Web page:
My schedule also changes with the arrival of summer. During the off season, until early May, I still kept the Monday through Friday work week, but once the snow began to melt and the seasonal crews started to show up, Aaron asked me to cover weekends. When I spent my first Wednesday/Thursday combo at home, Daniel kept checking on me as if I were under the weather. It took a couple weeks before I figured out that he, too, might be uncomfortable with my presence, even though I make a point to stay away from his entire office wing.
When he finally speaks up about the oddity, he not only comes up with a solution to a challenge I didn’t know we were experiencing, but I am also not the only person involved in the discussion. He finds me sitting by the downstairs fireplace reading Or Perish In The Attempt: Wilderness Medicine in the Lewis & Clark Expedition. The book gives him an introduction.
“It’s a book about the Corps of Discovery and the medical work and implications of the journey.”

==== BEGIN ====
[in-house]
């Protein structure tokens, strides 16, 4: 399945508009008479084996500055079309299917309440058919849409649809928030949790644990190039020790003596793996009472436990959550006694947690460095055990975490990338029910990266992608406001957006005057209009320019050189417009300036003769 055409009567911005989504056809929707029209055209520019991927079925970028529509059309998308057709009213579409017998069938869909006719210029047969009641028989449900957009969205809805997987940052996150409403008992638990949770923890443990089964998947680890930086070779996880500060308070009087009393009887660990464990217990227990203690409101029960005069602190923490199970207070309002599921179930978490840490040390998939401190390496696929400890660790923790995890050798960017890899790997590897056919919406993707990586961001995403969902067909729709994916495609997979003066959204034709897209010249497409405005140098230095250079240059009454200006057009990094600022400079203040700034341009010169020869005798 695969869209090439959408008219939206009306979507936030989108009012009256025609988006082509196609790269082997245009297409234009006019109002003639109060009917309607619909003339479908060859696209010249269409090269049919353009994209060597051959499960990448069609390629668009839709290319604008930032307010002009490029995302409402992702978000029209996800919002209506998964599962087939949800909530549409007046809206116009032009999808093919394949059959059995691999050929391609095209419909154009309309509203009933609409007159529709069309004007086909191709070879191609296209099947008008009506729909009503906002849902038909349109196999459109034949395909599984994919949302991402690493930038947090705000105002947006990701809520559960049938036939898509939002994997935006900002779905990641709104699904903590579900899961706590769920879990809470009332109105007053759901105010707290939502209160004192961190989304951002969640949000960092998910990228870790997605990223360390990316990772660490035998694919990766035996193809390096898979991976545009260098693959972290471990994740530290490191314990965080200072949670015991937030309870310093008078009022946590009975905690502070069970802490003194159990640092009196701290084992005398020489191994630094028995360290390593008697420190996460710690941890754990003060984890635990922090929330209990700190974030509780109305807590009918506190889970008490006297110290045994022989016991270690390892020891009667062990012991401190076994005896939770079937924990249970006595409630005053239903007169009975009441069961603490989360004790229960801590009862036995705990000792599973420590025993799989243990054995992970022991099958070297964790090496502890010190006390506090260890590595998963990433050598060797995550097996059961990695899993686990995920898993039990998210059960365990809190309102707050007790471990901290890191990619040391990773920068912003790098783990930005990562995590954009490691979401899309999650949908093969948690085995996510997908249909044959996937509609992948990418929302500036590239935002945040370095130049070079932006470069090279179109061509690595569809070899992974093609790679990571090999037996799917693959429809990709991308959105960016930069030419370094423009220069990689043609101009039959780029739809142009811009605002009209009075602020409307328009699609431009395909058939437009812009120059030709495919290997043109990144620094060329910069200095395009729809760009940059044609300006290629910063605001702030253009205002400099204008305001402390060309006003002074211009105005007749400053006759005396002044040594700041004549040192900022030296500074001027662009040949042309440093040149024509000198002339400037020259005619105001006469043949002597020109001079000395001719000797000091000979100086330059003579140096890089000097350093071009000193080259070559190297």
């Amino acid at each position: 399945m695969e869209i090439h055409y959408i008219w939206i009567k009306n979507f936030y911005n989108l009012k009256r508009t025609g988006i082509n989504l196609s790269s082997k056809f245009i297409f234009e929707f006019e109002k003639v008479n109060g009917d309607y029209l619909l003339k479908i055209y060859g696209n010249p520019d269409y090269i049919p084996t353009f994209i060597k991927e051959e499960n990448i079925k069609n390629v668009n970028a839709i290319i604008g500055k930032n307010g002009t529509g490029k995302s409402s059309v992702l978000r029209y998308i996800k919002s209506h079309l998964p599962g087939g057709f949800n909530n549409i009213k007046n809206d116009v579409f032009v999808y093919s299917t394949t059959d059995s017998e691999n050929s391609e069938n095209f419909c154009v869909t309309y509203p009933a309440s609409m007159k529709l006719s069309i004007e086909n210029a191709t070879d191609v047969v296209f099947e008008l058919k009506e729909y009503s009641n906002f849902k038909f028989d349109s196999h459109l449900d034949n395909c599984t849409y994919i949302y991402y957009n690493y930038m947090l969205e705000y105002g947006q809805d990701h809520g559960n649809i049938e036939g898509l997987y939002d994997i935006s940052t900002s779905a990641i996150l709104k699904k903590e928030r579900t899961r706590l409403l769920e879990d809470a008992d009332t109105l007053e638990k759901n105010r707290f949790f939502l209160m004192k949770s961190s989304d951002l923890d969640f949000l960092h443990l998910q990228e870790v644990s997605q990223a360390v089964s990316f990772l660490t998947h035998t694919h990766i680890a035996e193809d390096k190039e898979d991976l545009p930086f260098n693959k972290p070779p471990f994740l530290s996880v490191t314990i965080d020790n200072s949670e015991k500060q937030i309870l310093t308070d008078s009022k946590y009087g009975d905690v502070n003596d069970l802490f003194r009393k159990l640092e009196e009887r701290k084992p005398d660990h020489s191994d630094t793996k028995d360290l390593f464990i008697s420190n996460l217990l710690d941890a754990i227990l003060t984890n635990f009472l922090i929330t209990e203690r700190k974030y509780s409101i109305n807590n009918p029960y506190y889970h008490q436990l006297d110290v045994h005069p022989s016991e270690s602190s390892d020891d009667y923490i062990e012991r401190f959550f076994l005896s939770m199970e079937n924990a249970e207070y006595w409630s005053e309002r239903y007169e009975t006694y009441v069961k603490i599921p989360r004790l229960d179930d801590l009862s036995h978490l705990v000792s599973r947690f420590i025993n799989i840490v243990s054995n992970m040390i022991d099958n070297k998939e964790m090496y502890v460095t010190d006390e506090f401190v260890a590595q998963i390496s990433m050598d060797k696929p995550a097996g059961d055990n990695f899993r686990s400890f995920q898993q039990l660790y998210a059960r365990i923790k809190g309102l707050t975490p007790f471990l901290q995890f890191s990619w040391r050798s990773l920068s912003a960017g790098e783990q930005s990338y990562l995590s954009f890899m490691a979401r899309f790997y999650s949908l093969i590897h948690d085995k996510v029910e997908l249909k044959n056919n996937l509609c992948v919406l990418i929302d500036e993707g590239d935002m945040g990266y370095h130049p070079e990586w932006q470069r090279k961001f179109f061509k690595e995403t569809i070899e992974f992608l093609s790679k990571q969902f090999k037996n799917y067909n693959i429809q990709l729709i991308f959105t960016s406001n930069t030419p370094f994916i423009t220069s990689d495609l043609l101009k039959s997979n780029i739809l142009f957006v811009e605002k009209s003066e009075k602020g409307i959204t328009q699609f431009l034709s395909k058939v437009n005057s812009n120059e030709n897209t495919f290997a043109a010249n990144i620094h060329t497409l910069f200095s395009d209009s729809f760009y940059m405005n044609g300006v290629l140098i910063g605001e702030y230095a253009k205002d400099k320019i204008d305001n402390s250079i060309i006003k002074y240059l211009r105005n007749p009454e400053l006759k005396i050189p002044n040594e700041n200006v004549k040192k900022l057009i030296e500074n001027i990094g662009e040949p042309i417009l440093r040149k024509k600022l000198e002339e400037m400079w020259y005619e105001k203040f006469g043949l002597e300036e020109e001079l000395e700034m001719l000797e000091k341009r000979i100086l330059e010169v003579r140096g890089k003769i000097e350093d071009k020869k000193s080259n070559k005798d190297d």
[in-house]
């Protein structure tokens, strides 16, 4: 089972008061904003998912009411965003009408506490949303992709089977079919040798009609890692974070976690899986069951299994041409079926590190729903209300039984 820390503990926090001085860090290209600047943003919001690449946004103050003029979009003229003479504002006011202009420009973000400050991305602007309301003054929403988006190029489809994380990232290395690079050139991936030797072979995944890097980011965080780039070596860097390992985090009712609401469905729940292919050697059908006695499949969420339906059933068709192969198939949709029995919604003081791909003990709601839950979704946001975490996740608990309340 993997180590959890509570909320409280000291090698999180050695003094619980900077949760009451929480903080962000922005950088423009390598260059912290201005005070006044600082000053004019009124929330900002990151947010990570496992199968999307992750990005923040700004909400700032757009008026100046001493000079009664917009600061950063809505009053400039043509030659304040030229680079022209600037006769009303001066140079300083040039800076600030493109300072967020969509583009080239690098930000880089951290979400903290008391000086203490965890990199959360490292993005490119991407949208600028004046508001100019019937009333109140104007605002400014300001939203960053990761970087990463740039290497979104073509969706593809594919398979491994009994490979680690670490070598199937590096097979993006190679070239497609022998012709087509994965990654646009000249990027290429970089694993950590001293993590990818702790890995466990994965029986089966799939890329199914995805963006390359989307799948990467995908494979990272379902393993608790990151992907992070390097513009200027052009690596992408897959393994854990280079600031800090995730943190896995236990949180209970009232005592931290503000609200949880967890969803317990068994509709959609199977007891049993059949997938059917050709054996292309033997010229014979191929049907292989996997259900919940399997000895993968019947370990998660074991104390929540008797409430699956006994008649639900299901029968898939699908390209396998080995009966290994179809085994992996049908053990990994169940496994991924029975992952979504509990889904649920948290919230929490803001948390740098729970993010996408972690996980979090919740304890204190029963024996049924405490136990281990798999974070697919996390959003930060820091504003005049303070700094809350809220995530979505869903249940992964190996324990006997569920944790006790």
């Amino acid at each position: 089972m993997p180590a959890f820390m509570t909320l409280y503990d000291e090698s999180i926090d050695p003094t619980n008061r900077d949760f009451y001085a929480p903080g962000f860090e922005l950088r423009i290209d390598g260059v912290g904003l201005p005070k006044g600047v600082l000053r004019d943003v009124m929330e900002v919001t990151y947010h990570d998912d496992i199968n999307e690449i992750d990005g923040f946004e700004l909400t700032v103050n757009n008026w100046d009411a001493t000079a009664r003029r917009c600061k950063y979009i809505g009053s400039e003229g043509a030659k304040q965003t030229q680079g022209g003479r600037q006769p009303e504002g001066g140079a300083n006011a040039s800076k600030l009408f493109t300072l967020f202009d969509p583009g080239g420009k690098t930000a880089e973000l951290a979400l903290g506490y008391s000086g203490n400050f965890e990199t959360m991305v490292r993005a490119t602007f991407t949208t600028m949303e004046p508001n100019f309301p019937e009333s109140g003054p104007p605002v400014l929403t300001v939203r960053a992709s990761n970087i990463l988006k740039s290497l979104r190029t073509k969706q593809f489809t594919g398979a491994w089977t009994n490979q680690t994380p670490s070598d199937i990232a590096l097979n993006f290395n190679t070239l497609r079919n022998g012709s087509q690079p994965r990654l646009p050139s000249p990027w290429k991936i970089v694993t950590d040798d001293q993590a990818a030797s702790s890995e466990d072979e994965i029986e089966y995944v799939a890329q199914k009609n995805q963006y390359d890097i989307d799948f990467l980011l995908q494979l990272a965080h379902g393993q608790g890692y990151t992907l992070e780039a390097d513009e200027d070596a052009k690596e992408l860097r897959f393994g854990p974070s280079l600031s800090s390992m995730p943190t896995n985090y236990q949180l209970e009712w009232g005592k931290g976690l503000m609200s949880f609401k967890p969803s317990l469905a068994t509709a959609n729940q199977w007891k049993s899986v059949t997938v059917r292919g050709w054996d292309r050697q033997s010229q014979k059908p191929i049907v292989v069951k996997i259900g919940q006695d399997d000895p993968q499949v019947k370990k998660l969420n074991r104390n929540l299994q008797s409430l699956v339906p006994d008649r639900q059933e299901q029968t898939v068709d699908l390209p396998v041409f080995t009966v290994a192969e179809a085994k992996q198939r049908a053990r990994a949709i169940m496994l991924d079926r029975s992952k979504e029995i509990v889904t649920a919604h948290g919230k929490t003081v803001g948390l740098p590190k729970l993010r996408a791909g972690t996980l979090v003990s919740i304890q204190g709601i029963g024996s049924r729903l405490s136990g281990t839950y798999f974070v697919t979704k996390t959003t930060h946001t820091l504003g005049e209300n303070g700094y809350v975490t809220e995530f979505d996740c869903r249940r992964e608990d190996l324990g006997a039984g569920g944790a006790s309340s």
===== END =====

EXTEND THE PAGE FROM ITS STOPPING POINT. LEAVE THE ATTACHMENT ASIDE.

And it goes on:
“Is this for work?”
I nearly blurt out, “Lewis and Clark were never in Wyoming,” when I realize this is likely the first time he’d taken a break during the middle of his work day aside from lunch. I usually don’t see him throughout the day, except at our midday meal.
“No, just for fun. Did you know that from examining the writings of the captains, it can be hypothesized that based on what symptoms were being treated and who was assigned to which mess, who was under cooking the dinner?”
“Was it you?” Always a chance to kid me about my cooking.
“I don’t think you wandered down here to learn about Meriwether Lewis’ traveling clinic or to poke fun of my cooking. What’s going on with you?”
He sits down on the closest chair and put his feet up, which makes me think this isn’t a serious conversation.
“I just got off the phone with Mr. Waterfield.”
“Oh, how is he?”
“He’s fine.” He doesn’t speak for a moment, not unlike him, so I set the book in my lap and wait for him to continue. And wait.
“We were talking about my current workload and my schedule,” he pauses as if waiting for me to put two and two together. I suspect, but I want to hear what the two of them concocted. “He said it would be okay if I changed up my work week so I could have the same days off work as you.”
“That was quite generous of him.” Daniel displays his poker face, so I call his bluff. “So, I’m guessing he just randomly decided you ought to start working Fridays through Tuesdays?”